As one might imagine, both of these classes of services companies tend to promote capabilities.

In the commercial services industry, the term “capabilities” is a red flag.  A capability is considered the inverse of a commitment.  A systems integrator is certainly capable of building an elegant solution to a set of requirements.  And, an offshore services company is equally capable of excellent human capital management.  Neither, however, conforms to the expected definition of a “service.”

Today I guide both buyers and providers of commercial services around the lexicon and terminology of alignment. Service providers are using different words, and making new claims, around their commitment to progressive forms of offerings.  Some are using the “As A Service” phrasing.  Some are promoting outcome-based pricing.  Yet, the depth and reality of their commitment to true services proposition are easily tested by discriminating buyers.

On the other side of the equation, many companies profess to want to buy market-based service offerings yet insist on imposing a spectrum of stale and constraining requirements on the prospective service providers. Having it both ways rarely works.

I’ve found that a handful of principles are effective tools to foster the conversation around buying and selling/delivering true “As A Service” relationships.  One of the more significant is “Buy from a Market.”

The parties must recognize that buying standard and industrial services is the foundation for a true “As A Service” relationship.  At its heart, prescription of a solution by the buyer is to be avoided at all costs.  The service provider’s ability to drive leverage is central to making this model work. 

Relatedly, a more comprehensive and scenario-based business case format must be used to capture derivative benefits that are not customary in traditional services contracting.  And, there needs to apply different forms of diligence, ultimately proving the Supplier’s commitment to a Services life-cycle and existence of a market of like-oriented subscribers.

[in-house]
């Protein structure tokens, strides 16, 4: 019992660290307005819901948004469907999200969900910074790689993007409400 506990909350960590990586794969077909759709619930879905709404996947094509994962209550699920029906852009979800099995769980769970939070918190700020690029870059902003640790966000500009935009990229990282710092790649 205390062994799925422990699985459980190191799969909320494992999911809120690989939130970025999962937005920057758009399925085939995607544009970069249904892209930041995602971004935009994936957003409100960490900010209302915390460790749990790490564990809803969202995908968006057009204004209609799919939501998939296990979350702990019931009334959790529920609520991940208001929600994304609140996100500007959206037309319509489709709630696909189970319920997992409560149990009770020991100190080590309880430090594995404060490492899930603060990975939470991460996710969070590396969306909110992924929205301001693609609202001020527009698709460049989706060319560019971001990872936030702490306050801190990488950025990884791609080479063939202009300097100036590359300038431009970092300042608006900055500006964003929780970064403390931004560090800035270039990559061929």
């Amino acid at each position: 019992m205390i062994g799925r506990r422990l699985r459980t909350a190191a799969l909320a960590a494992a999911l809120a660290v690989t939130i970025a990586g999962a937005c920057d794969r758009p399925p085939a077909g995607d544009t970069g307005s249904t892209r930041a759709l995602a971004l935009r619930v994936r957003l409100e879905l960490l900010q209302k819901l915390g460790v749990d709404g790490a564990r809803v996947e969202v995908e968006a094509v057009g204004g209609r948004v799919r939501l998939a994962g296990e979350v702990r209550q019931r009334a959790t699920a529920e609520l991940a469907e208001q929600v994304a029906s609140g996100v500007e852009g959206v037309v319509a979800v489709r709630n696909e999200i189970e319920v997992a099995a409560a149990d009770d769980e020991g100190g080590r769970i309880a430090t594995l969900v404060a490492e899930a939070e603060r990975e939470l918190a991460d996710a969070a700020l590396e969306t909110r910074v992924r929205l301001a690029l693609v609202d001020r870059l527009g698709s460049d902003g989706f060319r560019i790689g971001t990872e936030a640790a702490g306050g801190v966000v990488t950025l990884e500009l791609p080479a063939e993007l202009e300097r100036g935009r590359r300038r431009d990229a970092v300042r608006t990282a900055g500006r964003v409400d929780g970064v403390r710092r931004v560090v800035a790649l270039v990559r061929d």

To drive this point, I often facilitate conversations around the innovation investment model for the contracted services.  Clients are expecting their providers to have a strategy for funding the evolution of their services over time.  If a provider stumbles on this question, it’s a sign that they are not fully committed to being in the “As A Service” business.

For a service provider to win in this environment, they must break down the traditional silos of service capabilities and show up with a unified offering in all respects.  Showing up with a team of people who carry the flags for their own parochial business elements only reveals the lack of alignment and integration behind a built-for-purpose service proposition.

Acceptance of new forms of risk is table stakes - and directly related to the fact that the provider is serving a market, not a sole client.  An effective selling technique is for the service provider to be clear on the risks that they are taking on by committing to the commercial services under consideration. In earlier forms of outsourcing – whether via a systems integration or offshoring worldview – the provider often allocated considerable risk to the Client.  “As A Service” shifts this risk, and that fact should be clear in the sales process.

Transparency requirements will increase, in various forms. The term “Service Catalog” must be pervasive – in how the provider thinks about and communicates its propositions, and how the Client will manage variants in service classes.  Further, the approach to diligence on the Client’s environment is critical – the provider must be expert at knowing whether it’s offerings are fit for purpose.

In a fee-for-service world, Dave expects a market-based, fee-for-service conversation.

Peter Allen applies many years of operating experience as a top executive and strategic advisor for companies of all shapes and sizes, with focus on technology-enabled business services. He is now Chief Evangelist at Peter Allen & Partners and Senior Advisor for Alvarez & Marsal.